New confirmed case of meningitis at Exeter University
Meningitis Research Foundation (MRF) has learned of an additional confirmed case of meningococcal infection, within a 28-day period, at the University of Exeter in addition to two previously reported cases this term.
In previous cases the two individuals had no direct contact with each other and there is no evidence of a link between either of the previous cases and this third case.
Meningococcal infection is the leading cause of bacterial meningitis in this age group and it can also cause septicaemia.
Three students at the University of Exeter have now been diagnosed with meningitis since mid-October. The UK Health Security Agency (UKHSA) has taken action to reduce the risk of further cases and extended surveillance of incidences over a three-month period will continue to monitor the situation. Targeted communications to students will be sent out about vaccines, signs and symptoms, and local alert and out of hours services information.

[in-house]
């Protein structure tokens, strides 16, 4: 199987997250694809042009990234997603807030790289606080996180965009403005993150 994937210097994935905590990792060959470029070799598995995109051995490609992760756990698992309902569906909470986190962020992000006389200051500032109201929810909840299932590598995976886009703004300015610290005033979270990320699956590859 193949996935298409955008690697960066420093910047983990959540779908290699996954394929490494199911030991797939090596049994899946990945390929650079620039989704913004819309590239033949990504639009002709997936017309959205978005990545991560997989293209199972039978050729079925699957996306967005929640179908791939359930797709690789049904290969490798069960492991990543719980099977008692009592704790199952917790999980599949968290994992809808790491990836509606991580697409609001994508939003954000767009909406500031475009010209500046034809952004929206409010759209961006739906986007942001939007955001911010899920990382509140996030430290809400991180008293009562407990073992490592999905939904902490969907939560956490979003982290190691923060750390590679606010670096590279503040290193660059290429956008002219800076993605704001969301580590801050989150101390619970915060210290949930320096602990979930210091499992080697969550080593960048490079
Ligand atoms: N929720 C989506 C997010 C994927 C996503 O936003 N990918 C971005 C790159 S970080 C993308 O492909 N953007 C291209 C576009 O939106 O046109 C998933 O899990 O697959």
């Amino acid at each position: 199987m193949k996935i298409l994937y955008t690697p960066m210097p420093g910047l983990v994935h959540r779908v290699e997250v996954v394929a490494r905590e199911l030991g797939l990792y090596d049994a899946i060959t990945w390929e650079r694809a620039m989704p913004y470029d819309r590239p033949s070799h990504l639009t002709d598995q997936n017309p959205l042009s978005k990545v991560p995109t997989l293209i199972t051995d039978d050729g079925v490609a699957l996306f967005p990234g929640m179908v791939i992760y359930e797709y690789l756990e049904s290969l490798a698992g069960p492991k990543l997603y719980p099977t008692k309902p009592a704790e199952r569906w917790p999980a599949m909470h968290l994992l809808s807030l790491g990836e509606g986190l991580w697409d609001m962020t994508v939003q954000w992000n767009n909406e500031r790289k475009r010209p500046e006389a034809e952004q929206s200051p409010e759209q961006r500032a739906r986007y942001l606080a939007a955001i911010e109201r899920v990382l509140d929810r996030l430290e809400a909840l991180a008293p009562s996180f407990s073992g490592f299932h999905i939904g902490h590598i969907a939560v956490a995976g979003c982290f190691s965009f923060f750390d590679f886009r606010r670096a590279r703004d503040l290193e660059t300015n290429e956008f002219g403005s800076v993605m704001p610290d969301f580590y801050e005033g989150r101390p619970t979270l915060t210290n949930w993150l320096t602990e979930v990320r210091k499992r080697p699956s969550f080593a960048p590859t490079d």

University students are one of the highest-risk groups for contracting meningitis, partly due to frequent indoor mingling with large groups of people. Symptoms vary considerably between individuals, and early signs can be mistaken for a hangover, the flu, or even COVID-19. Additionally, the winter period is when we typically see a rise in cases of meningitis in the UK. This did not happen in 2020 due to social distancing restrictions imposed to prevent the spread of COVID-19, but the prevalence of meningitis this winter is difficult to predict.
The MenACWY vaccine, which provides excellent protection against some types of meningitis prevalent in this age group, is available for free to students under age 25 who have not already been vaccinated. However, there are many different causes of meningitis, and no single vaccine can prevent every cause. Even if a person has been vaccinated against certain causes of meningitis, they could still become ill due to another cause.
MRF urges everyone who is eligible to make sure they've had the vaccine. It's important for all university staff and students to be aware of the symptoms, and to seek medical help as soon as possible if they suspect meningitis in themselves or in someone else. Our Support Service is available on 080 8800 3344 / firstname.lastname@example.org / via live chat on our website for anyone with queries and concerns.
The individuals affected are in our thoughts here at MRF, as are their friends and families. We are here for anyone who needs support